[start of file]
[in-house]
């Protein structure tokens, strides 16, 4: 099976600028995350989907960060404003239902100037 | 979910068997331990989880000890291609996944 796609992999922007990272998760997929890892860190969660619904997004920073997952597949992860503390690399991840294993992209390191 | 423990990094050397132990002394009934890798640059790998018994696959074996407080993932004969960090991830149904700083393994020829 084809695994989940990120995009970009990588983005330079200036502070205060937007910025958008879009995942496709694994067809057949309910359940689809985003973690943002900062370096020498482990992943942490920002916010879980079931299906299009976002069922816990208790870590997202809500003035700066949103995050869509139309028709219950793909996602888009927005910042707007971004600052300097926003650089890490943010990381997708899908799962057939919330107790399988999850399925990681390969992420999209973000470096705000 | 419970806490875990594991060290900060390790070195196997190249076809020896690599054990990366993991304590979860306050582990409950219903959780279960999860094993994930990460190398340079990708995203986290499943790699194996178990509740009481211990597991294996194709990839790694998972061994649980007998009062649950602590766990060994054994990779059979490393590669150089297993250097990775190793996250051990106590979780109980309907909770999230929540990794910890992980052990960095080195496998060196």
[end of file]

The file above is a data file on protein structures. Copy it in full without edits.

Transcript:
[in-house]
């Protein structure tokens, strides 16, 4: 099976600028995350989907960060404003239902100037 | 979910068997331990989880000890291609996944 796609992999922007990272998760997929890892860190969660619904997004920073997952597949992860503390690399991840294993992209390191 | 423990990094050397132990002394009934890798640059790998018994696959074996407080993932004969960090991830149904700083393994020829 084809695994989940990120995009970009990588983005330079200036502070205060937007910025958008879009995942496709694994067809057949309910359940689809985003973690943002900062370096020498482990992943942490920002916010879980079931299906299009976002069922816990208790870590997202809500003035700066949103995050869509139309028709219950793909996602888009927005910042707007971004600052300097926003650089890490943010990381997708899908799962057939919330107790399988999850399925990681390969992420999209973000470096705000 | 419970806490875990594991060290900060390790070195196997190249076809020896690599054990990366993991304590979860306050582990409950219903959780279960999860094993994930990460190398340079990708995203986290499943790699194996178990509740009481211990597991294996194709990839790694998972061994649980007998009062649950602590766990060994054994990779059979490393590669150089297993250097990775190793996250051990106590979780109980309907909770999230929540990794910890992980052990960095080195496998060196």